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Summer Heat Poses Added Risk to Kids in Cars

DEAR ABBY: Please repeat a warning to your readers. Here in Tennessee, at least two young children have died recently as the result of being left inside a parent's car on a hot day. Although many, if not most, states have passed laws against leaving children alone in a parked car (as well as people with disabilities and pets), too often those laws are ignored, knowingly or unknowingly. People still don't understand how dangerously hot the interior of a car or truck can get, and how quickly it can happen.

The temperature inside a car with the windows rolled up can rise as much as 20 degrees in 10 minutes. Within an hour, the interior of a car can easily become hot enough to cause heatstroke, which can prove fatal to children, an elderly or disabled person, or a pet. Even on cloudy days, inside temperatures can reach dangerous levels.

Because of this risk, the National Weather Service uses a slogan: "Look Before You Lock!" TV and radio stations across the country have joined this effort, and a number of websites and videos are available that focus on this important message. Abby, would you please print this commonsense reminder? -- TOM IN FAIRVIEW, TENN.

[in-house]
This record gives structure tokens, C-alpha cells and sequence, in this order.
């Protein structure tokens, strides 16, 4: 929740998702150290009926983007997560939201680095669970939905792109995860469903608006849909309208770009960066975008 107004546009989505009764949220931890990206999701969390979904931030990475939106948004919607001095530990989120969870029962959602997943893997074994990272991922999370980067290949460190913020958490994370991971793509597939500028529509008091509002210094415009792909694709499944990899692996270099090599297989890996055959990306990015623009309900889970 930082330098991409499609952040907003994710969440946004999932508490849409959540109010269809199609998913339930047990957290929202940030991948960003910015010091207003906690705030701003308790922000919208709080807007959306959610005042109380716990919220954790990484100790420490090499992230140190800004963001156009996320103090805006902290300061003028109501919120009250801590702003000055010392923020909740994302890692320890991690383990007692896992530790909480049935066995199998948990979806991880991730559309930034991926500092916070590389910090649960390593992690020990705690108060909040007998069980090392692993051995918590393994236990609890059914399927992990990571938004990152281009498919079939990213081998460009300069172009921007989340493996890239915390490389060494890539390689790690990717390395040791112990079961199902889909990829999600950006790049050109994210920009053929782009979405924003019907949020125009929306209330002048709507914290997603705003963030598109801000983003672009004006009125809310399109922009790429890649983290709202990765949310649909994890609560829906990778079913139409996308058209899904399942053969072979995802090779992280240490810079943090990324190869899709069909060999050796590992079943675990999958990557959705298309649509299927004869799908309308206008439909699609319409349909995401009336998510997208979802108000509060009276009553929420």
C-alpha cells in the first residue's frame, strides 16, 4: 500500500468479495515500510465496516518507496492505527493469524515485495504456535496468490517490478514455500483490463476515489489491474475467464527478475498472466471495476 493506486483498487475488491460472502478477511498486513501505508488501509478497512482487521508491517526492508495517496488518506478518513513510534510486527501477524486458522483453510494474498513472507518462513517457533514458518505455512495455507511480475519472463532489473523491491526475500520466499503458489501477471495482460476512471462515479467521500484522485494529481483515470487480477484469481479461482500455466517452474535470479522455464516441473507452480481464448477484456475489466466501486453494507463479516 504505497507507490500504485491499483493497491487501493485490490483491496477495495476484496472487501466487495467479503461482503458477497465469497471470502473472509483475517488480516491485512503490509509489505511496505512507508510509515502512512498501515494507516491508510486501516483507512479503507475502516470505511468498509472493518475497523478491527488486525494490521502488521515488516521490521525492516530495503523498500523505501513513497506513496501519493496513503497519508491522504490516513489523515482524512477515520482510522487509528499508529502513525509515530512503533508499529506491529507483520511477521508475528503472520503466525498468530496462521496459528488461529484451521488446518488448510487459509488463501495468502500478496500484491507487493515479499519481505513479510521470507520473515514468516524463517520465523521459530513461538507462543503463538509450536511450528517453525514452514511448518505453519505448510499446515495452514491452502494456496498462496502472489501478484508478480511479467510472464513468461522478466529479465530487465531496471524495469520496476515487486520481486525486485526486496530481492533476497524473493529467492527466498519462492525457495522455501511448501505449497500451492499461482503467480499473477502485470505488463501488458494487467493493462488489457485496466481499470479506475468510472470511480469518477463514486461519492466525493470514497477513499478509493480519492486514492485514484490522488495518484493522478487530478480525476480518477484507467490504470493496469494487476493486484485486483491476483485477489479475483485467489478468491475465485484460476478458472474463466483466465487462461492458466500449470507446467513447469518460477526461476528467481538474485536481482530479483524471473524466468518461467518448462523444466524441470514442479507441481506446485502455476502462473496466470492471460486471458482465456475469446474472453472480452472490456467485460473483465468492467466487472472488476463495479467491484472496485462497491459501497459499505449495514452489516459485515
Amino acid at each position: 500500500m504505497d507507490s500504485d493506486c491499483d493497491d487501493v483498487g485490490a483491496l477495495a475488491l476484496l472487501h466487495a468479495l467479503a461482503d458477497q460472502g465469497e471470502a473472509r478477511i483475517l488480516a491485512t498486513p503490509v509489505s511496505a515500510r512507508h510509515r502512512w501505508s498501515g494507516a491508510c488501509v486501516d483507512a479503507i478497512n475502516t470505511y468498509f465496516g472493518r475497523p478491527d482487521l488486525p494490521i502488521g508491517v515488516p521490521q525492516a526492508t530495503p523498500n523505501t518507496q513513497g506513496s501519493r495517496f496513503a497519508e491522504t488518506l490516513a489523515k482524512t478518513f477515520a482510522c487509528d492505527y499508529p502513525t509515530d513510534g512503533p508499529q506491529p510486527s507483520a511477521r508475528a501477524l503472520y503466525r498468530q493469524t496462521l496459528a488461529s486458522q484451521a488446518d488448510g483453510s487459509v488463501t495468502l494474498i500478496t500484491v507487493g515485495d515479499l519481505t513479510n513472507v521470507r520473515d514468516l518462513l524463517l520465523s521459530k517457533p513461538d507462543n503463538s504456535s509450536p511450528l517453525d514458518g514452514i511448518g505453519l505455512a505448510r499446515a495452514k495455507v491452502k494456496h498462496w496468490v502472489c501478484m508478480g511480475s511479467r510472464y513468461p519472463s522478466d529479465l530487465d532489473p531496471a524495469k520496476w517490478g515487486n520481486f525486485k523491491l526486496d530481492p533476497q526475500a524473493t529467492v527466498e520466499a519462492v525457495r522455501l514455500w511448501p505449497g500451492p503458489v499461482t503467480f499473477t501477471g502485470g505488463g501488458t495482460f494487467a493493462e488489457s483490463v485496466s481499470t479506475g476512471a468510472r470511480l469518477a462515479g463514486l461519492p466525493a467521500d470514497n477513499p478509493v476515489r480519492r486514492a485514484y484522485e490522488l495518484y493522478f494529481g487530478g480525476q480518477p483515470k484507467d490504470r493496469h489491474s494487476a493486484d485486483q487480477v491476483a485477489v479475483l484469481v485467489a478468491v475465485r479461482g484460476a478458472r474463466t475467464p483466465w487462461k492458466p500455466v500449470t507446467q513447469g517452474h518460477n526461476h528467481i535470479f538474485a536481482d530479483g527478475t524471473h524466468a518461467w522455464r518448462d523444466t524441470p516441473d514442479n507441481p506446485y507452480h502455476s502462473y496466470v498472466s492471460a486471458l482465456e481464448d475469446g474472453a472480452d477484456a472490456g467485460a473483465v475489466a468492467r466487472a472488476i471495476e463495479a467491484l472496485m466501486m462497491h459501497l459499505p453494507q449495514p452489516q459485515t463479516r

DEAR TOM: I'm pleased to join this campaign to save lives. Readers, if you are transporting loved ones -- including your pets -- resolve to stay focused on their safety rather than the next task on your to-do list. These tragedies seem to happen when drivers are so distracted by what has to be done next that they forget about what's going on in the present.

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